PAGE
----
In the civil rights lawsuit, black Tulia resident Billy Wafer accused undercover cop Coleman, Swisher County Sheriff Larry Stewart and Swisher County of racially-biased wrongful arrest and imprisonment. Wafer was among those arrested during the bust, but prosecutors failed to convince circuit and appeals court judges of Wafer's guilt, and the charges were dropped in January. In February, Wafer and attorneys including Jeff Blackburn sued.

Swisher County settled in October. The county admitted no wrongdoing, but paid Wafer $5,000 and shelled out an additional $25,000 in attorneys' fees. Neither Blackburn nor Wafer have commented on the settlement, which includes a no-comment clause.

Meanwhile, Swisher County prosecutors are having to prepare for a real battle as they prepare for the February trials of the last of the 46 defendants, Zuri Bossett and Tanya White. While those whose cases were resolved early on suffered the consequences of limited legal help -- 17 accepted plea bargains and 11 were found guilty based on the uncorroborated word of Coleman -- Bossett and White will be represented by a committee of area defense attorneys led by Blackburn, an experienced trial lawyer.

The legal defense committee is itself part of a broader assemblage of legal talent pursuing redress on both the civil and the criminal fronts. According to Randy Credico of the Kunstler Fund (, which has been deeply involved in the Tulia effort, the NAACP Legal Defense Fund, the ACLU and the American Bar Association's Civil Rights division have all signed on to an overall legal strategy.

Despite the ease with which Swisher County juries convicted previous bust defendants, Blackburn told the Amarillo Globe-News he is confident his team will be able to clear White and Bossett. Those acquittals will provide momentum for freeing the more than 20 Tulia defendants still behind bars, even those who had accepted plea bargains, said Blackburn.

"I think everybody is going to see just how different these cases are from the previous cases," Blackburn said. "I am extremely confident in the outcome and what the facts will show in court."

Blackburn client Tonya White agreed, adding that she hoped being found innocent would help lead to freedom for her three siblings, imprisoned after the bust. "I don't even know who Tom Coleman is," Tonya White said. "If I was to see him today, I wouldn't recognize him. There's no justice in this charge. It's time for all of this to be set straight."

White's mother, Mattie White, was driven to organize the Texas Mothers of the Disappeared after seeing what happened to her children and the other black residents of Tulia. But she is ready for it all to end. "I'm just sick and tired of all this," she told the newspaper. "I've been through three of these already, and, god willing, this is the last one I'll ever have to go through. I've been hurt so much. I just take the pain and keep on going with god's help."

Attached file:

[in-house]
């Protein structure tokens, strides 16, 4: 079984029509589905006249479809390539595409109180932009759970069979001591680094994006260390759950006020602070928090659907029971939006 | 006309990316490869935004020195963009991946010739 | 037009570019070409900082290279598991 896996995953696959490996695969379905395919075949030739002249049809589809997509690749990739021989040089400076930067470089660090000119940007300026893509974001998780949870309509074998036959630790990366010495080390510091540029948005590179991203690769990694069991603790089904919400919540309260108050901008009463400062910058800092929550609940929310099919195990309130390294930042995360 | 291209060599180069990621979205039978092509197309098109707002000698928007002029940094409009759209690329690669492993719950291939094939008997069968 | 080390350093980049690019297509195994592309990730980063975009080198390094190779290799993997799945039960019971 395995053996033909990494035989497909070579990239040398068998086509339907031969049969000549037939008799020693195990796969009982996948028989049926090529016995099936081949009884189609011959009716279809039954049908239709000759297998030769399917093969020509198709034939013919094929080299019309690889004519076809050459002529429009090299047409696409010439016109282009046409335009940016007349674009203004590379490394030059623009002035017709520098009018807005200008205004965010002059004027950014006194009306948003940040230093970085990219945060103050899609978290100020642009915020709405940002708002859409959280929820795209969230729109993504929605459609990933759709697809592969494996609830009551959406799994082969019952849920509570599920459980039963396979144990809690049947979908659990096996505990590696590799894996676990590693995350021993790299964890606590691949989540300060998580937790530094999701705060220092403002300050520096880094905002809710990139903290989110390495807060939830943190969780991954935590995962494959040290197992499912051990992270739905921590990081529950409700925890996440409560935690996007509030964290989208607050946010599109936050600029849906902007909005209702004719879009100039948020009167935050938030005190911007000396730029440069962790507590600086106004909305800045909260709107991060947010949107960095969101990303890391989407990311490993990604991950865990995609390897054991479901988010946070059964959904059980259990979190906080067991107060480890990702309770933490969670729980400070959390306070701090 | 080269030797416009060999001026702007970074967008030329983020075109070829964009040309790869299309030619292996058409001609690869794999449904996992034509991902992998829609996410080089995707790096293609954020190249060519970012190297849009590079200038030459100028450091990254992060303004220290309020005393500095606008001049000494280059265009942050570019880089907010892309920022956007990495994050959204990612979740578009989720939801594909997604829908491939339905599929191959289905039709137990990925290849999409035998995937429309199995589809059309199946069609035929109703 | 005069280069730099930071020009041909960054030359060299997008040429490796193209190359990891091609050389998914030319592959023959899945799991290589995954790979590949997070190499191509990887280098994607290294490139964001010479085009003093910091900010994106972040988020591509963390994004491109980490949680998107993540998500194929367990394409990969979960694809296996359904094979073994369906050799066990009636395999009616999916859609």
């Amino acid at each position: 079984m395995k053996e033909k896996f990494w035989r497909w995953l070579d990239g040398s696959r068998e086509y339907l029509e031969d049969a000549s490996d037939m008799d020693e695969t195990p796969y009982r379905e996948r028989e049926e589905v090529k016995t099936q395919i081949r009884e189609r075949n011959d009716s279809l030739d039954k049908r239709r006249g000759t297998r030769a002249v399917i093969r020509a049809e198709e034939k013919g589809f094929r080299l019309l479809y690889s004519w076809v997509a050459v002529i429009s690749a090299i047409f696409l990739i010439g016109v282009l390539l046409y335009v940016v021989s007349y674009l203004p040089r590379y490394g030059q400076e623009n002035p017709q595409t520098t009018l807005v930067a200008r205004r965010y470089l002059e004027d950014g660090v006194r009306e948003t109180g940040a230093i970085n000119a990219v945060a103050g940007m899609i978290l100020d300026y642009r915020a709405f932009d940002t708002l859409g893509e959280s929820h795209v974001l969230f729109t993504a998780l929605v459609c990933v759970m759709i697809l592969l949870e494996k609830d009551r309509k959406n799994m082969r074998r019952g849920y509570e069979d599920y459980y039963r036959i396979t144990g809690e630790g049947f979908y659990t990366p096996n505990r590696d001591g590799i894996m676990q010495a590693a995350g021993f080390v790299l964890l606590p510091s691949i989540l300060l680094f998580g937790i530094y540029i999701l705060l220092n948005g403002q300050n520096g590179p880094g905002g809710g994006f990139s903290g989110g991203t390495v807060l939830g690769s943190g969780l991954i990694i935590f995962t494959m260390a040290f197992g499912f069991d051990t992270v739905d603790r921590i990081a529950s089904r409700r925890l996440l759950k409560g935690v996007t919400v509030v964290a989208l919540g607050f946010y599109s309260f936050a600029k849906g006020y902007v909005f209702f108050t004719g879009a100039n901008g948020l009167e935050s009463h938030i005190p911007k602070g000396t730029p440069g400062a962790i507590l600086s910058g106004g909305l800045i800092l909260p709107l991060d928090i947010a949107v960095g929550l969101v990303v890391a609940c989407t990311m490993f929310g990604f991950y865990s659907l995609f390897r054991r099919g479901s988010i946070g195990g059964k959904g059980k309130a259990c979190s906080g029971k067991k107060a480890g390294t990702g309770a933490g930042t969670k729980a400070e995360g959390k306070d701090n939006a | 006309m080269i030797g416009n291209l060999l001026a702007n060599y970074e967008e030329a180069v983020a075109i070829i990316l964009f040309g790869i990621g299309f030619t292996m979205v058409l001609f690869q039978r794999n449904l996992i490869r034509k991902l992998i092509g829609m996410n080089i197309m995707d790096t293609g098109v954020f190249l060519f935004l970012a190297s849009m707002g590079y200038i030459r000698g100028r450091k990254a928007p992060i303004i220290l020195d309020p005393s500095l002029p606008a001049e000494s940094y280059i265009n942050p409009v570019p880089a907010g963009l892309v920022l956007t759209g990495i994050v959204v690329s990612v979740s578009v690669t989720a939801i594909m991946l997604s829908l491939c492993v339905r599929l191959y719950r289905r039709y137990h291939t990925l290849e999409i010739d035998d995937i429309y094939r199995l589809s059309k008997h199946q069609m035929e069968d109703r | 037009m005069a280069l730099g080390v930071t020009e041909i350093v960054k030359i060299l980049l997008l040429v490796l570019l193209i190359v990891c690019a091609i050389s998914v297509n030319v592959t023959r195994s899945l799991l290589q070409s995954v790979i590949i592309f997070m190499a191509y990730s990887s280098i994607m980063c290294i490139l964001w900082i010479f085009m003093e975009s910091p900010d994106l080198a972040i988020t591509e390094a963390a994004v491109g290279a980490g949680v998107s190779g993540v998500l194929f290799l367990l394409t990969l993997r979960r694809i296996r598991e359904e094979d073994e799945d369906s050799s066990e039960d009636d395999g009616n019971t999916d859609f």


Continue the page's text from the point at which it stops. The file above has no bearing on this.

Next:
While watching the progress of appeals and awaiting the latest trials, the citizens of Swisher County can amuse themselves weighing how much the school board's intense desire to drug test their charges could end up costing them. A year ago this month, US District Judge Mary Lou Robinson ruled against the district's drug-testing policy, stating "the mandatory random suspicionless drug testing program for all students participating in extracurricular activities is violative of the Fourth Amendment" (

But Robinson's ruling applied directly only to the plaintiffs, brother and sister Colby and Molly Gardner, and as the county sent Robinson's ruling to the US Fifth Circuit Court of Appeals, it also reinstated the program. It avoided directly confronting Robinson's ruling by limiting drug-testing to athletes.

That wasn't good enough for Alan Bean, who on October 26 filed suit against the school district, school board president Sam Sadler and board member Darrell Nelson, on behalf of his son, Amos Bean, an active high-school athlete.

"A federal judge declared Tulia's drug testing program unconstitutional," Bean told DRCNet. "The school board seems to think it can get around that ruling simply by substituting 'athletics' for 'extracurricular activities.' They're playing word games, and they're contemptuous of the judge's ruling," he said.

Bean is seeking to have the current policy declared unconstitutional and to enjoin the school district from testing students. He is also seeking punitive damages from Sadler and Nelson. Sadler was a prime proponent of the testing, said Bean, and Nelson had drug-tested his son without his permission.

"The money damages are so these guys take this seriously," said Bean. "You don't expect a lot of money in these cases, but it's just that our society values money above all else. This is intended to get their attention."

The school board has since agreed to exempt his son from drug testing, he told DRCNet, but other students are still being tested and the lawsuit stands, he said.